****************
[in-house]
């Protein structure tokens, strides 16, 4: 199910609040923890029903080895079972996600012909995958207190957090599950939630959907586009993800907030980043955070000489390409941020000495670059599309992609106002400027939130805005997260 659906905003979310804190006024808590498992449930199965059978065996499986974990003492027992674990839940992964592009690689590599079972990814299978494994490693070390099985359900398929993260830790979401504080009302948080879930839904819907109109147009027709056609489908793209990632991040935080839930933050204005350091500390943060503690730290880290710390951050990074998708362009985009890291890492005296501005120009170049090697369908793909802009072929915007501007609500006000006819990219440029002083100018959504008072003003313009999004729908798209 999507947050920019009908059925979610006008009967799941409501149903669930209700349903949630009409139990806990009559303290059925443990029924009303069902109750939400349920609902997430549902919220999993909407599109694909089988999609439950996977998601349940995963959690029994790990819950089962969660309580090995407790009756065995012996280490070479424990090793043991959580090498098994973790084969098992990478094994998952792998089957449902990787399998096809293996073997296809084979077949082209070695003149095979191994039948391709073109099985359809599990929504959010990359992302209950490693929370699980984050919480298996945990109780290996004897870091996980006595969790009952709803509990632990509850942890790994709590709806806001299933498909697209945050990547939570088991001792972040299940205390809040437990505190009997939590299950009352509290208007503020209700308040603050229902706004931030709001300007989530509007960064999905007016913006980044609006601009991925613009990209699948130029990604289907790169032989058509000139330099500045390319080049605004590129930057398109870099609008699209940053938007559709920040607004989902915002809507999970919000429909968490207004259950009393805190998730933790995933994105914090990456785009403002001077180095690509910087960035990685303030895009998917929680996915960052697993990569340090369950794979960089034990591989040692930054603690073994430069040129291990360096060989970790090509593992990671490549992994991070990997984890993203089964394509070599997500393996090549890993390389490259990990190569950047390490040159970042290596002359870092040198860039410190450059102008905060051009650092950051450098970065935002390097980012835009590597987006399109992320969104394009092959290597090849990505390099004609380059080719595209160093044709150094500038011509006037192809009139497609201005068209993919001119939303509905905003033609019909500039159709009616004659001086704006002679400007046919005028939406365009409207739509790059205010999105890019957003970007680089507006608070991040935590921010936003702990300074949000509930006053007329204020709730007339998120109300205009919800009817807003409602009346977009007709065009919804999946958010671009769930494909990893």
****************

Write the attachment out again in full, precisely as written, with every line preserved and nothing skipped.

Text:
[in-house]
């Protein structure tokens, strides 16, 4: 199910609040923890029903080895079972996600012909995958207190957090599950939630959907586009993800907030980043955070000489390409941020000495670059599309992609106002400027939130805005997260 659906905003979310804190006024808590498992449930199965059978065996499986974990003492027992674990839940992964592009690689590599079972990814299978494994490693070390099985359900398929993260830790979401504080009302948080879930839904819907109109147009027709056609489908793209990632991040935080839930933050204005350091500390943060503690730290880290710390951050990074998708362009985009890291890492005296501005120009170049090697369908793909802009072929915007501007609500006000006819990219440029002083100018959504008072003003313009999004729908798209 999507947050920019009908059925979610006008009967799941409501149903669930209700349903949630009409139990806990009559303290059925443990029924009303069902109750939400349920609902997430549902919220999993909407599109694909089988999609439950996977998601349940995963959690029994790990819950089962969660309580090995407790009756065995012996280490070479424990090793043991959580090498098994973790084969098992990478094994998952792998089957449902990787399998096809293996073997296809084979077949082209070695003149095979191994039948391709073109099985359809599990929504959010990359992302209950490693929370699980984050919480298996945990109780290996004897870091996980006595969790009952709803509990632990509850942890790994709590709806806001299933498909697209945050990547939570088991001792972040299940205390809040437990505190009997939590299950009352509290208007503020209700308040603050229902706004931030709001300007989530509007960064999905007016913006980044609006601009991925613009990209699948130029990604289907790169032989058509000139330099500045390319080049605004590129930057398109870099609008699209940053938007559709920040607004989902915002809507999970919000429909968490207004259950009393805190998730933790995933994105914090990456785009403002001077180095690509910087960035990685303030895009998917929680996915960052697993990569340090369950794979960089034990591989040692930054603690073994430069040129291990360096060989970790090509593992990671490549992994991070990997984890993203089964394509070599997500393996090549890993390389490259990990190569950047390490040159970042290596002359870092040198860039410190450059102008905060051009650092950051450098970065935002390097980012835009590597987006399109992320969104394009092959290597090849990505390099004609380059080719595209160093044709150094500038011509006037192809009139497609201005068209993919001119939303509905905003033609019909500039159709009616004659001086704006002679400007046919005028939406365009409207739509790059205010999105890019957003970007680089507006608070991040935590921010936003702990300074949000509930006053007329204020709730007339998120109300205009919800009817807003409602009346977009007709065009919804999946958010671009769930494909990893």